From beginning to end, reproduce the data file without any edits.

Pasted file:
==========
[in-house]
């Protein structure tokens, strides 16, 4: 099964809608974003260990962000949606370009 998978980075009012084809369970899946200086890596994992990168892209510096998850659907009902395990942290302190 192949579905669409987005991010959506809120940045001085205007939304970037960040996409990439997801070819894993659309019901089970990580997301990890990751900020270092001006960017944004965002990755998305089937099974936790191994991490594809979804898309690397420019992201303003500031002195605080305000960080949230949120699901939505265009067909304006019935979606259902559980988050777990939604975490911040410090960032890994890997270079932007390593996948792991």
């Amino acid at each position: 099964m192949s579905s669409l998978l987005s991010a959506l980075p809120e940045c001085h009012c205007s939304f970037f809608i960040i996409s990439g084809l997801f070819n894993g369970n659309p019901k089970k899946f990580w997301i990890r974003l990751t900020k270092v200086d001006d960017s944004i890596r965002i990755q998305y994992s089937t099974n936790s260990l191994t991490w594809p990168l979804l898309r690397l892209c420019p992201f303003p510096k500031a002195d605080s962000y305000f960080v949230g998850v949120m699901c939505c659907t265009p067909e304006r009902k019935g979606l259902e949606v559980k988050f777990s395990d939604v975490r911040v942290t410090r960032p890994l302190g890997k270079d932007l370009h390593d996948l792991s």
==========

[in-house]
């Protein structure tokens, strides 16, 4: 099964809608974003260990962000949606370009 998978980075009012084809369970899946200086890596994992990168892209510096998850659907009902395990942290302190 192949579905669409987005991010959506809120940045001085205007939304970037960040996409990439997801070819894993659309019901089970990580997301990890990751900020270092001006960017944004965002990755998305089937099974936790191994991490594809979804898309690397420019992201303003500031002195605080305000960080949230949120699901939505265009067909304006019935979606259902559980988050777990939604975490911040410090960032890994890997270079932007390593996948792991």
């Amino acid at each position: 099964m192949s579905s669409l998978l987005s991010a959506l980075p809120e940045c001085h009012c205007s939304f970037f809608i960040i996409s990439g084809l997801f070819n894993g369970n659309p019901k089970k899946f990580w997301i990890r974003l990751t900020k270092v200086d001006d960017s944004i890596r965002i990755q998305y994992s089937t099974n936790s260990l191994t991490w594809p990168l979804l898309r690397l892209c420019p992201f303003p510096k500031a002195d605080s962000y305000f960080v949230g998850v949120m699901c939505c659907t265009p067909e304006r009902k019935g979606l259902e949606v559980k988050f777990s395990d939604v975490r911040v942290t410090r960032p890994l302190g890997k270079d932007l370009h390593d996948l792991s």